Jesus of Nazareth is murdered.
His innocent blood flows freely in and over each one of us.
Matthew 26-27 begins with a critical preamble.
An unnamed woman anoints Jesus at Bethany (Matthew 26:6-13). The apostles are not happy, but Jesus ‘sets them straight’:
Why do you trouble the woman? She has performed a beautiful service for me. For you always have the poor with you, but you will not always have me.
By pouring this ointment on my body, she has prepared me for burial.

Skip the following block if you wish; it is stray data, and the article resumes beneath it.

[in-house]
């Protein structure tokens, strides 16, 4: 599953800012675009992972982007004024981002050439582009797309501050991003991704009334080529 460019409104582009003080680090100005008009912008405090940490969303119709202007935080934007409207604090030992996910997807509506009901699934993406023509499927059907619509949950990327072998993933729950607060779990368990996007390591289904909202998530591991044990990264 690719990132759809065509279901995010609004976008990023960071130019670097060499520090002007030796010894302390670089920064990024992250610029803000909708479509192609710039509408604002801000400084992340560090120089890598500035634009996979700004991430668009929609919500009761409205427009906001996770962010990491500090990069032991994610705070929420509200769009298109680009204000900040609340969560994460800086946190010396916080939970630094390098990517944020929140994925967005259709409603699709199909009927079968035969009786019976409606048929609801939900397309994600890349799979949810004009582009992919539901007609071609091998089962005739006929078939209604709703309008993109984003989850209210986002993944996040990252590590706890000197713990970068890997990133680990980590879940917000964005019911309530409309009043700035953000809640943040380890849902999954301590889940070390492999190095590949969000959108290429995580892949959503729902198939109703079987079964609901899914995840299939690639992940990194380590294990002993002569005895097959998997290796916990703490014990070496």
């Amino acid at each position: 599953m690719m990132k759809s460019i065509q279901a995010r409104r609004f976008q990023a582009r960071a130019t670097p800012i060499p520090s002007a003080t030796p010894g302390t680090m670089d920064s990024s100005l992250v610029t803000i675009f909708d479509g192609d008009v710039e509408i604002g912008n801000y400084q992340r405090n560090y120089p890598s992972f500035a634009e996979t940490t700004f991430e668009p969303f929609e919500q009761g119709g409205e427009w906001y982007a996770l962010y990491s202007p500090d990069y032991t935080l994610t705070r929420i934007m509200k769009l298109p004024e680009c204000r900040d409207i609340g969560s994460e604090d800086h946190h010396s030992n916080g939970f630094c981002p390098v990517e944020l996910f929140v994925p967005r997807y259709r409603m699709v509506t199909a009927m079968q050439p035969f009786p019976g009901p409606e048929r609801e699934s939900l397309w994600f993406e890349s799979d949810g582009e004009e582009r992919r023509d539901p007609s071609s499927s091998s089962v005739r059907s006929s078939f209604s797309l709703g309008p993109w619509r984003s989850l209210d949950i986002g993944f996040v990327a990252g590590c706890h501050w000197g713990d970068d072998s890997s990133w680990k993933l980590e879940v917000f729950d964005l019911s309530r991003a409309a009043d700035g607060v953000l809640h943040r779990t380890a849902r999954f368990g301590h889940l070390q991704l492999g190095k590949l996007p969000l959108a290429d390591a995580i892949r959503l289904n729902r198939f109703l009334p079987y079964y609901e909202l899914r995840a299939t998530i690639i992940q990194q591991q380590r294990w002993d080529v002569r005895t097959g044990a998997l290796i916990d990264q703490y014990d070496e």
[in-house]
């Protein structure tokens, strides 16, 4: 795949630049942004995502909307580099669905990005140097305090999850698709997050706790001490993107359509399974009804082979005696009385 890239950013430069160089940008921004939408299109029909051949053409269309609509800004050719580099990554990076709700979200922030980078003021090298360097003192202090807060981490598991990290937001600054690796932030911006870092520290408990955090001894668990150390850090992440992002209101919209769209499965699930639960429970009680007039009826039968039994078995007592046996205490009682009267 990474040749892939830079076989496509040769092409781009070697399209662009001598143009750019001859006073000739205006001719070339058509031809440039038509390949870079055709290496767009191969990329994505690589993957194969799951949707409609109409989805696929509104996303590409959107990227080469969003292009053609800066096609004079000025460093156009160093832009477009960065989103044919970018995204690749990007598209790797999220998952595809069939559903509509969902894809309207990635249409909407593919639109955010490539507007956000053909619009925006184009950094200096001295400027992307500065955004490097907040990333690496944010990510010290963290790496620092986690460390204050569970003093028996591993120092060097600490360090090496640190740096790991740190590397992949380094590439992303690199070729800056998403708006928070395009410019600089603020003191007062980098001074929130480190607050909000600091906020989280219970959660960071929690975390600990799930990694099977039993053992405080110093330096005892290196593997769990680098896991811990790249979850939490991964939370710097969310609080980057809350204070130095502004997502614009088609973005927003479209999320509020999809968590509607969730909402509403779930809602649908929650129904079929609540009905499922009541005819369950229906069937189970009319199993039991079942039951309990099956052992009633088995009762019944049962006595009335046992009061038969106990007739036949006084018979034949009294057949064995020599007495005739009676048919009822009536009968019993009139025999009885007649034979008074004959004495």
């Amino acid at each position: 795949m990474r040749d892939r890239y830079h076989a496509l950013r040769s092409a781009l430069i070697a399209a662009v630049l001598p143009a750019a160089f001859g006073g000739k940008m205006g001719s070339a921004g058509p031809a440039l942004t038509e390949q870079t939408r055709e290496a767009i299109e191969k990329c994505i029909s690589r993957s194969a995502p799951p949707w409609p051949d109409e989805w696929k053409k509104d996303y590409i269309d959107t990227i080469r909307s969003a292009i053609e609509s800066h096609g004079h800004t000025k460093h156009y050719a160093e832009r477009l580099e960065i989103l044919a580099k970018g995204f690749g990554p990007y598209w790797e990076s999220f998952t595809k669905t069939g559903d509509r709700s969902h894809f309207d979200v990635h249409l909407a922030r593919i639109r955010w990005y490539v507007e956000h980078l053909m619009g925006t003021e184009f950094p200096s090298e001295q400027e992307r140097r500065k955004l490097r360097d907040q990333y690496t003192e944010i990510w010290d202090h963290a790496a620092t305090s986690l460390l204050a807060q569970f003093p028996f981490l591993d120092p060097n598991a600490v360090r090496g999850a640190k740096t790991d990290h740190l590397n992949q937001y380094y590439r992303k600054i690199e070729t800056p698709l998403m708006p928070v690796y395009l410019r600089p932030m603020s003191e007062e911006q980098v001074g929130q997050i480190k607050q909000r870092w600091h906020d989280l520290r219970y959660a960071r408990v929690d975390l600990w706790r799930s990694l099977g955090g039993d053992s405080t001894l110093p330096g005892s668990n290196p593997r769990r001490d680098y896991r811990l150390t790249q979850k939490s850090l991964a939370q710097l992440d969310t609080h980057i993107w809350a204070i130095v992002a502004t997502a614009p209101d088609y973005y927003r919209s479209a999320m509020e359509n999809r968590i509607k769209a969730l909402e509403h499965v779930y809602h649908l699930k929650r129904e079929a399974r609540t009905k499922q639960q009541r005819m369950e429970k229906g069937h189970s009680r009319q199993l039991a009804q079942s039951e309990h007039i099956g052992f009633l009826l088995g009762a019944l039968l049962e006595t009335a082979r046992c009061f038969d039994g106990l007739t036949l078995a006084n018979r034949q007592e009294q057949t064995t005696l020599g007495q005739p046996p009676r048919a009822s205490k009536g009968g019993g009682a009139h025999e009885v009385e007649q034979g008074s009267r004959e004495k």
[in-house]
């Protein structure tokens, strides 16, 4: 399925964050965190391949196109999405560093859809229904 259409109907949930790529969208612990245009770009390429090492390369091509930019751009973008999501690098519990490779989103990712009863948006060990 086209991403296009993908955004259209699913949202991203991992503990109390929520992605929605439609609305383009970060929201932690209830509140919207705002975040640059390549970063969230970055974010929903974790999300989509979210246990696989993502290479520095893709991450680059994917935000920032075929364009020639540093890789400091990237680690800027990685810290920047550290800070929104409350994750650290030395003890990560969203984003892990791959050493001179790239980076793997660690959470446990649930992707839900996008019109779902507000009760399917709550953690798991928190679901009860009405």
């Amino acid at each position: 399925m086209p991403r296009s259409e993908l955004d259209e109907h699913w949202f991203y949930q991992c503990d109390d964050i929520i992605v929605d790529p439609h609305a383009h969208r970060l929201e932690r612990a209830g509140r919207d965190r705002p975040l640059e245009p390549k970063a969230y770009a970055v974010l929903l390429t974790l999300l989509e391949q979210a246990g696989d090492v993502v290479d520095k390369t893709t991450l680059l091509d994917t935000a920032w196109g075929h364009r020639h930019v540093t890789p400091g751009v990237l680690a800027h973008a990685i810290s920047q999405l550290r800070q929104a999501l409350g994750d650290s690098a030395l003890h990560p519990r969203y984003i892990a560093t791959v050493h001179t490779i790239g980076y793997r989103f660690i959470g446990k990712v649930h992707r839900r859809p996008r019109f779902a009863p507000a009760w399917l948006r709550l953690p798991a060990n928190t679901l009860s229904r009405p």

The Greek word ‘kalos’ means ‘beautiful,’ and carries the connotation of ‘appropriate or fitting for this occasion:’
In other words, this unnamed woman understood the cost of the passion of Jesus, demonstrated by her extravagant – beautiful – use of the ointment (Brendan Byrne, SJ).
Contrast this with Judas, who sells Jesus cheaply. She, not he, understands the infinite worth of Jesus.
An early Second Century Homily rallies around such thinking:
We ought to regard Jesus Christ as God and judge of the living and the dead. We should not hold our Saviour in low esteem.
Jesus is unique. There is no one like him at all.
We let reverence and love be aroused.